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Bureaucratically run hospitals are a health hazard for Aussies

13 October, 2009

It is time for public hospitals to once again become the trusted and well-run institutions they used to be, says a new report.

In The Past is the Future for Public Hospitals: An Insider’s Perspective on Hospital Administration, Dr John Graham draws on over 40 years of experience in hospitals to reveal the tragic consequences of the decision to replace local public hospital boards with centralised bureaucracies.

‘Excessive bureaucratisation and totally inappropriate resource allocation has led to a catalogue of disasters for public hospital staff and patients,’ he says. ‘The ability of hospitals to serve the community has been seriously compromised.’

‘Almost $3 billion out of $7 billion spent on salaries by NSW Health each year fails to reach those giving in-patient care in public hospitals, but mostly gets directed to bureaucrats, consultants and others who are achieving far less than the pro bono Boards of Directors achieved for the system just 25 years ago.’

‘During my 42-year medical career, I have witnessed the descent of public hospitals from rewarding places in which to practise down to commonplace chaos, tragedy, and sometimes even farce.’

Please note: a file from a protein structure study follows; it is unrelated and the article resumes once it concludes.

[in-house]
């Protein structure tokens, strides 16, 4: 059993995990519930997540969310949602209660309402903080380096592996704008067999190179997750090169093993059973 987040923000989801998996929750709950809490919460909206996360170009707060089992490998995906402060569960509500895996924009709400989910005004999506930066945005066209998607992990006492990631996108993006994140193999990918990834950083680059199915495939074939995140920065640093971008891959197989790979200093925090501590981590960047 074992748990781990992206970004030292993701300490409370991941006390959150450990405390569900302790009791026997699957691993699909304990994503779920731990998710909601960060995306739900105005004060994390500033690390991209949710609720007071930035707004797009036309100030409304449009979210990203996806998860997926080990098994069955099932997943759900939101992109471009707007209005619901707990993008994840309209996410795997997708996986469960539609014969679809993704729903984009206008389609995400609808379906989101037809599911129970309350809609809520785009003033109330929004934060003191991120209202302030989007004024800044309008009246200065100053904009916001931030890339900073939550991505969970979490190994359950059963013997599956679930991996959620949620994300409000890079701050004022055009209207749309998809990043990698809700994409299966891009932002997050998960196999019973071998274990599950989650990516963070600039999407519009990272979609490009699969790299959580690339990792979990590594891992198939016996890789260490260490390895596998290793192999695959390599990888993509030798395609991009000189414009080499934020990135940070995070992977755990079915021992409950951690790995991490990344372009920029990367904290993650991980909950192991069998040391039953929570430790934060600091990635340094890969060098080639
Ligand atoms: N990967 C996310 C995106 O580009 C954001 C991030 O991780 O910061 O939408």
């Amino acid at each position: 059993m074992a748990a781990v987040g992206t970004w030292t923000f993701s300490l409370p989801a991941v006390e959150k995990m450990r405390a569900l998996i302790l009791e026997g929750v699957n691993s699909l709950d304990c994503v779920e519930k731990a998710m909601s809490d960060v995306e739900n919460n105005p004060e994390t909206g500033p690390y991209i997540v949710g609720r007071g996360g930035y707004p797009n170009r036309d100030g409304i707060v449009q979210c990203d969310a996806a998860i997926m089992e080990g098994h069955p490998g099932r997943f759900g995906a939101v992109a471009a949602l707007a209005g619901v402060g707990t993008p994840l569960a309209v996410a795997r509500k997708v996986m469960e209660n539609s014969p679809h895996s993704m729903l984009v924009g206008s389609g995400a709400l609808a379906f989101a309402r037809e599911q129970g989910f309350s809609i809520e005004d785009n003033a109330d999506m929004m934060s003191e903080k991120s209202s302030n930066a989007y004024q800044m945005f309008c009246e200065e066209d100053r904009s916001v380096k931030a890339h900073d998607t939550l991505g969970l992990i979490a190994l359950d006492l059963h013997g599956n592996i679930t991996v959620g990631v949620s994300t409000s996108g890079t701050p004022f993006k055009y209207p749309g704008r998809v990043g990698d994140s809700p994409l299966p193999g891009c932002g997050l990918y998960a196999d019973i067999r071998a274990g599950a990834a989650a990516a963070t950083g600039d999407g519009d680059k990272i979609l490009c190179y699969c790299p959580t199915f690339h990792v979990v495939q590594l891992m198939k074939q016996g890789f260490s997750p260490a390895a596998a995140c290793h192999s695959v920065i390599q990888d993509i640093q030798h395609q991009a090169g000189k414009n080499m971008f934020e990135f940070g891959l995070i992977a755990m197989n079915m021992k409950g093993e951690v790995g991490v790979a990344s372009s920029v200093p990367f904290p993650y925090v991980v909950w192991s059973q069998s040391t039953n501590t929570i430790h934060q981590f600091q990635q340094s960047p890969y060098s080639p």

To persist with the current system will perpetuate ‘the waste, inefficiency, and dysfunction that has severely restricted ordinary Australians’ access to basic hospital services,’ says Dr Graham.

‘These problems are endemic in hospitals in NSW and throughout Australia. The only way to fix the problems in public hospitals is to reverse the disastrous mistakes of the last two decades and give hospitals back their independence.’

Dr John Graham is Chairman, Department of Medicine at Sydney Hospital and Sydney Eye Hospital.

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Christine McEntee | Tuesday, October 13, 2009, 1:57 PM
I Agree with Dr Graham, I have lived here for (in NSW) for 20 years and have watched with disbelief as the priorities and standards have dropped in care at the hospitals, you see the Doctors do thier very best, with poor out dated equipment in cramped conditions. The system was better run by Doctors themselves with the hospital boards- bureaucrats with respect have no medical training to give them an idea of how to prioritise the needs of a hospital and frittering away money on wages, prevents proper allocation of funds. Please reconsider this outrageous decision, and put the finances in the hand of the people who have some idea how to spend it.